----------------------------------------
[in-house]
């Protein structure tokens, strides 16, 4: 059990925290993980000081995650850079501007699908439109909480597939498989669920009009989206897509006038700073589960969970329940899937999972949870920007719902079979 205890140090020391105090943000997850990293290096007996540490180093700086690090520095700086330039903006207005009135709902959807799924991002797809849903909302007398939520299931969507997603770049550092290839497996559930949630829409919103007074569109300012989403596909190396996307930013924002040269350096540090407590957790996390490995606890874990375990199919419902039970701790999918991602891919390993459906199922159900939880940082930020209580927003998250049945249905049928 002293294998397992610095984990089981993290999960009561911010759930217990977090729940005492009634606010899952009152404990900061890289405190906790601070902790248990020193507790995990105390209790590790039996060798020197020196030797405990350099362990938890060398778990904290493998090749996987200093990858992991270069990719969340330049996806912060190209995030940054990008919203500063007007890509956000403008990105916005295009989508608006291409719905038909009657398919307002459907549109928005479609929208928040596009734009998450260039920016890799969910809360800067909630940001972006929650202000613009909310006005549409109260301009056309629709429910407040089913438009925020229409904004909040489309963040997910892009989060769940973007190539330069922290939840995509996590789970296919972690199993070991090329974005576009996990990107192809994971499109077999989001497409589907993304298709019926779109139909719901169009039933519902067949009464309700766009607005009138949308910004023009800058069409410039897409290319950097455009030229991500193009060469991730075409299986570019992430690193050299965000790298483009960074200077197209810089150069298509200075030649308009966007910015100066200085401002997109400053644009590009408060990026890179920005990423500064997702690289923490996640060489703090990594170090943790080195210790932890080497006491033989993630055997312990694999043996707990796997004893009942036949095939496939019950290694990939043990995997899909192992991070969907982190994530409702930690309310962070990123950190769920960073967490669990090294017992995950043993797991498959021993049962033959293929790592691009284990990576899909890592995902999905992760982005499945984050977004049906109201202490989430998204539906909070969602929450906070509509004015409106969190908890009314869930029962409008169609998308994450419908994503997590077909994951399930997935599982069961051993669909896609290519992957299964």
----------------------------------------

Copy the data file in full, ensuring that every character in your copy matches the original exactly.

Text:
[in-house]
């Protein structure tokens, strides 16, 4: 059990925290993980000081995650850079501007699908439109909480597939498989669920009009989206897509006038700073589960969970329940899937999972949870920007719902079979 205890140090020391105090943000997850990293290096007996540490180093700086690090520095700086330039903006207005009135709902959807799924991002797809849903909302007398939520299931969507997603770049550092290839497996559930949630829409919103007074569109300012989403596909190396996307930013924002040269350096540090407590957790996390490995606890874990375990199919419902039970701790999918991602891919390993459906199922159900939880940082930020209580927003998250049945249905049928 002293294998397992610095984990089981993290999960009561911010759930217990977090729940005492009634606010899952009152404990900061890289405190906790601070902790248990020193507790995990105390209790590790039996060798020197020196030797405990350099362990938890060398778990904290493998090749996987200093990858992991270069990719969340330049996806912060190209995030940054990008919203500063007007890509956000403008990105916005295009989508608006291409719905038909009657398919307002459907549109928005479609929208928040596009734009998450260039920016890799969910809360800067909630940001972006929650202000613009909310006005549409109260301009056309629709429910407040089913438009925020229409904004909040489309963040997910892009989060769940973007190539330069922290939840995509996590789970296919972690199993070991090329974005576009996990990107192809994971499109077999989001497409589907993304298709019926779109139909719901169009039933519902067949009464309700766009607005009138949308910004023009800058069409410039897409290319950097455009030229991500193009060469991730075409299986570019992430690193050299965000790298483009960074200077197209810089150069298509200075030649308009966007910015100066200085401002997109400053644009590009408060990026890179920005990423500064997702690289923490996640060489703090990594170090943790080195210790932890080497006491033989993630055997312990694999043996707990796997004893009942036949095939496939019950290694990939043990995997899909192992991070969907982190994530409702930690309310962070990123950190769920960073967490669990090294017992995950043993797991498959021993049962033959293929790592691009284990990576899909890592995902999905992760982005499945984050977004049906109201202490989430998204539906909070969602929450906070509509004015409106969190908890009314869930029962409008169609998308994450419908994503997590077909994951399930997935599982069961051993669909896609290519992957299964």